Delay to skate park opening 'ridiculous'

PUBLISHED : Sunday, 11 September, 2011, 12:00am
UPDATED : Sunday, 11 September, 2011, 12:00am


Bored youths in Fanling have been given a HK$51 million present - a state-of-the-art skate park - from the government, but they will have to wait until the end of the year before they can unwrap it.

The park in the On Lok Tsuen industrial area was built on an unused plot of land after the North District Council requested more 'active and innovative facilities for youth'.

Construction of the 2,200 square metre skate park, which includes a BMX cycling ground, started almost two years ago and was finished earlier this year.

Warren Stuart, president of the Hong Kong Federation of Extreme Sports, was invited by the company that built the park to test the venue to ensure it was safe. He, along with other experienced skaters, tested it extensively more than four months ago but the Leisure and Cultural Services Department has yet to open it to the public.

'It's just ridiculous,' said Stuart, who was previously told that the park would open at the end of July.

'A month ago, they said it would open in early September but now it's been postponed again and they can't give me an answer on why.'

Stuart said senior members of the department had failed to understand the dynamics of a skate park and where the potential dangers lay.

'They are worried about the big ramps and transitions but if they actually do their homework, there's more injuries on the low areas.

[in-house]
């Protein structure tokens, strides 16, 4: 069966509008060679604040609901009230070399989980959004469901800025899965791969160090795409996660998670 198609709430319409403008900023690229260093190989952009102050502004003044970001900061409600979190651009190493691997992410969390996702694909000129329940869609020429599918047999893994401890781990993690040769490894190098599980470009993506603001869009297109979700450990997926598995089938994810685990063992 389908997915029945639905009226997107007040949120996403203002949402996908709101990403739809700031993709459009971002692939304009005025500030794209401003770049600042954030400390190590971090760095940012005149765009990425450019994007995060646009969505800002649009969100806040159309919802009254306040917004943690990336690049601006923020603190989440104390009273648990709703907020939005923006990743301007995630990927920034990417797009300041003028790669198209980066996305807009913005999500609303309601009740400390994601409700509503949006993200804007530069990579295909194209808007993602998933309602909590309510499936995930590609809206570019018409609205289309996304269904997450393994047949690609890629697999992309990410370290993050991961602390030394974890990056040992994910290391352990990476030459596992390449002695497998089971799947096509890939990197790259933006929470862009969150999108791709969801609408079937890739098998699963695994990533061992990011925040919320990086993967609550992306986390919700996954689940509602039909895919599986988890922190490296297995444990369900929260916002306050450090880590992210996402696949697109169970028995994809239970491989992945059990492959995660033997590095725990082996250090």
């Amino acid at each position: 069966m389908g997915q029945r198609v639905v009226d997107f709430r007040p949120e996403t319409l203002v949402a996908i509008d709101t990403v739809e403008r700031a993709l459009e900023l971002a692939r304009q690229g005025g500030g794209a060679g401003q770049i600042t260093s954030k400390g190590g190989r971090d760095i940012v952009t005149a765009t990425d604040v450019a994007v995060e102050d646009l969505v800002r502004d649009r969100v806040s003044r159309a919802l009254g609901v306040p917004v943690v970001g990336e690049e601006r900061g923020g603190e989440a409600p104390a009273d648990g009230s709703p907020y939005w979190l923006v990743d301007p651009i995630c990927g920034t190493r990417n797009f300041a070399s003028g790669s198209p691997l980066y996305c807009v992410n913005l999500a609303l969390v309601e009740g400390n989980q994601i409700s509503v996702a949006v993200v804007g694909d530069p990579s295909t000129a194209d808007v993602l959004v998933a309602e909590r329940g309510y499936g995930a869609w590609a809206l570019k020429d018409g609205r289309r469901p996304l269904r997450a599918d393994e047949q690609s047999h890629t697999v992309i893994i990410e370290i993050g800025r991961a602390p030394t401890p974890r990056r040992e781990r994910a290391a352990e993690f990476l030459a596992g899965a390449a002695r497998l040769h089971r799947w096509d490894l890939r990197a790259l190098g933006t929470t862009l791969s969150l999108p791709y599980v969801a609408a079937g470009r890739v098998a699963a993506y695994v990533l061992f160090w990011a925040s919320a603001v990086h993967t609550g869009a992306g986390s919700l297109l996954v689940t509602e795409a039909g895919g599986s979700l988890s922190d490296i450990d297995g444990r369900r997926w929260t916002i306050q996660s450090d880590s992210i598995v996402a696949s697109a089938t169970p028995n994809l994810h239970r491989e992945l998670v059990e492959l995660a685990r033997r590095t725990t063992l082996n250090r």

'If you trip on a six-inch trick, it's like slipping on a banana peel because you have no time to anticipate the fall. It's very dangerous.'

Stuart is due to meet government officials on Wednesday to discuss the skate park's safety in the hope that the venue will open to the public sooner, instead of sitting idle.

A department spokesman said the park had not been scheduled to open this weekend and that 'all equipment for the venue should comply with the international safety standard and the suppliers are required to provide certificate on safety test of these equipment'.

'We have also consulted the Hong Kong Federation of Extreme Sports about the design of the skateboarding facilities. Besides, notices will be erected at the entrance while our on-site staff will also remind the users of the safety measures to be taken in using the facilities, such as kneepad and gloves et cetera.'

He expected the facilities to be opened for public use in late 2011.

Currently, there are five skate parks in Hong Kong: the Chai Wan Poolside Garden at Chai Wan, Tin Shui Wai Park, Tung Chung North Park, Kwai Shun Street Playground in Kwai Chung and Tsing Yi Northeast Park in Tsing Yi.